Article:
Posts Tagged ‘House Museums’

TGIF Readers! I feel like this is Friday #2 this week, with the holiday on Wednesday. Speaking of the 4th of July, since I am still coming down from my post-fireworks euphoria, I have decided to theme today’s Fantasy in honor of our recently passed holiday. As you may know (or may not, as I do have some foreign readers), Independence Day (often better-known as the 4th of July, for the date the holiday falls on) is an American Holiday in which the citizenry celebrates the signing of the Declaration of Independence, by which the Founding Fathers of our nation stated that America was its own country and should be free of British rule. This act of treason led to war between Britain and the American colonies, which eventually led to the creation of the country we know today… and it all began on July 4, 1776 (granted, that’s the thumbnail sketch of the founding of the United States, as there were many acts of rebellion that led up to the signing of the Declaration of Independence and the Revolutionary War, not to mention some confusion among when the Declaration was actually signed, but to avoid writing a book that’s been written several times over, I’ll leave us with the understanding that the holiday is on July 4th and we’re celebrating America).

Today, the 4th of July represents patriotism and love of country, both of which I can wholeheartedly support.  In honor of those sentiments, today’s Fantasy is tied to one of America’s most beloved Presidents: Abraham Lincoln. Abraham Lincoln was America’s 16th President, responsible for leading the Union through the Civil War, writing the Gettysburg Address and the Emancipation Proclamation, and he was also assassinated.  What many people don’t know about President Lincoln is that, although he loved the White House, he actually dearly loved another house in Washington, DC, more. This other  house was a seasonal retreat for Presidents.  It was (and still is) a cottage on the grounds of what was known as the Soldiers Home (Now known as the armed forces retirement home).

(Historic American Buildings Survey (HABS) Photo, by way of wikipedia)

The Cottage was built in 1842 for George Washington Riggs (who later went on to found Riggs National Bank… Yeah, I’ve never heard of that bank either, but the guy had enough money to found a bank, so there you go….) in the fashionable Gothic Revival style. However, it did not remain a private home for very long, as President Lincoln had taken up residence there by the summer of 1862. It is even said he wrote preliminary drafts of the Emancipation Proclamation in the cottage. (Photo from lincolncottage.org and Armed Forces Retirement Home)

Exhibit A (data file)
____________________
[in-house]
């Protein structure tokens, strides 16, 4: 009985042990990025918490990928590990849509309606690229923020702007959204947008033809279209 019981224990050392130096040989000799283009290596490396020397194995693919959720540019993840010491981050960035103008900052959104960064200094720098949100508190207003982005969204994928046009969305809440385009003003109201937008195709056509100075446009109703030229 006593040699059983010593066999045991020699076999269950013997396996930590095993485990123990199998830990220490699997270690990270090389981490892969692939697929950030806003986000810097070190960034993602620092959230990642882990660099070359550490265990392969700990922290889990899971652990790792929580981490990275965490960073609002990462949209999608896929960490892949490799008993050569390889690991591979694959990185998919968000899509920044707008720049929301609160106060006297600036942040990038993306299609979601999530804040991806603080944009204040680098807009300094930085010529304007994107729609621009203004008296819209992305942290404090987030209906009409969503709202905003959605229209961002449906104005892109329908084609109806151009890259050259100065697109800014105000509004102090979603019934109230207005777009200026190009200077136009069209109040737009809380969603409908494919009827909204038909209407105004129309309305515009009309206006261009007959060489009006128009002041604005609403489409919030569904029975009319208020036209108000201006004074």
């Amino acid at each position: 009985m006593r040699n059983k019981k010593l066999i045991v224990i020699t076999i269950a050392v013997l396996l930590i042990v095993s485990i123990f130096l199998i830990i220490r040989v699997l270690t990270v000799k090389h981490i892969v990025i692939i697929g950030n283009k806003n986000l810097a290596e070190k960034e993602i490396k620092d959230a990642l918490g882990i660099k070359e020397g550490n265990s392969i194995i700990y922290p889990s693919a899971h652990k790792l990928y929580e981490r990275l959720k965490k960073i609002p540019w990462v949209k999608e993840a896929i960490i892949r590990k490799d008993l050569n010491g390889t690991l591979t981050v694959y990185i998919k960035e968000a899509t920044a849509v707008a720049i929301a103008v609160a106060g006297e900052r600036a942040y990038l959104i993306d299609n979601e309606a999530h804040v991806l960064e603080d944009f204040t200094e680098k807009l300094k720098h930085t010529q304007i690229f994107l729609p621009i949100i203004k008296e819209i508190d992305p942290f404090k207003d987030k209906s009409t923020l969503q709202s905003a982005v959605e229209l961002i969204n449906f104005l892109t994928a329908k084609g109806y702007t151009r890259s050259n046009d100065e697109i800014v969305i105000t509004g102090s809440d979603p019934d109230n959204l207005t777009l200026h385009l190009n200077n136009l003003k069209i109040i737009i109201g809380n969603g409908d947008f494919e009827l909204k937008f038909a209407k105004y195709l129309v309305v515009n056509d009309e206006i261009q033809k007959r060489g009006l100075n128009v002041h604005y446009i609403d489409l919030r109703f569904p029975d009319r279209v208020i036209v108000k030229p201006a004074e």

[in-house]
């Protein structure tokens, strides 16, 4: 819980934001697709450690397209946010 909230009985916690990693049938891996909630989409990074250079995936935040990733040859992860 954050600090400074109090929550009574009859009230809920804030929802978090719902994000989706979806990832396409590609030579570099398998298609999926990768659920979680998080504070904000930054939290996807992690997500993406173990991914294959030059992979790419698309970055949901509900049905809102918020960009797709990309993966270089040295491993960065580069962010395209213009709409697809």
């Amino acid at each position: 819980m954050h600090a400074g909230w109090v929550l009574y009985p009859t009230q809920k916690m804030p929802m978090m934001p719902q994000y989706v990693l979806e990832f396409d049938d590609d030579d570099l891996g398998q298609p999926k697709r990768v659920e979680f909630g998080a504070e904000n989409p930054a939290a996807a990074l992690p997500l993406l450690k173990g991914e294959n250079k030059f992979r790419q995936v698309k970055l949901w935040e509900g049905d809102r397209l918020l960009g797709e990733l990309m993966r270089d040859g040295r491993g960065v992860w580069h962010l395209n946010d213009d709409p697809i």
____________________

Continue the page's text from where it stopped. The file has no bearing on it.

The cottage underwent a major restoration beginning in 2005, and opened to the public for the first time in 2008.  The site was declared a National Monument by President Clinton in 2000, as well as a being included in the National Register of Historic Places as a National Historic Landmark.   Today is is maintained and run by the National Trust for Historic Preservation. (Photo from National Geographic)

Hope you enjoyed this look at President Lincoln’s Cottage. If you are in Washington, D.C., you should check it out. If you won’t be in the D.C. area anytime soon, you can visit the Cottage Website here.

Have a great weekend!



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Hello HPer’s

Today’s fantasy is a house that I saw a long time ago and fell into love with. It’s located in Portland Maine and was the childhood home of Poet Henry Wadsworth Longfellow.

The house is simple yet complex much like a good chocolate cupcake.  It has know love and tragedy, joy and fear and it has stood as a sentry as time has passed, taking in both the families that lived there and school children and tour groups that now visit it daily.

Hope you enjoy seeing these little day-dream worthy beauties as much as I like sending them your way…. Do you have ideas for a Friday Fantasy? Send them my way!


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Back when I was an undergrad, I had my first Preservation class. It was called Introduction to Historic Preservation (original, no?) and in that class, we would sit through slide-shows (okay, power-point presentations) of historic buildings and have to identify what style they were and get an idea of the work that was involved in the preservation of that particular site.

Very early on I made acquaintance with a cute guy (now my husband) and we would site next to each other in class and critique the buildings, and sometimes we would like one enough to say it was our “Tuesday House” or “Christmas House,” meaning that when we struck it rich in the oh so lucrative field of Preservation, we would have an historic house for each day of the week and beyond (apparently we were going to be Donald Trump). So, in honor of this fond memory (however naive it may have been), I am going to start a Friday Fantasies Section where I will find a picture of a “fantasy” historic house and share a bit of information with you here.

My first choice will be a house that I first discovered that same year of undergrad during a Preservation Society trip to upstate New York. The house is Frederic Church’s: Olana.

Olana sits overlooking the picturesque Hudson Valley.  Its breath-taking setting, combined with its amazing Moorish-inspired architecture makes it one of the most amazing places I’ve ever visited.

See you Monday


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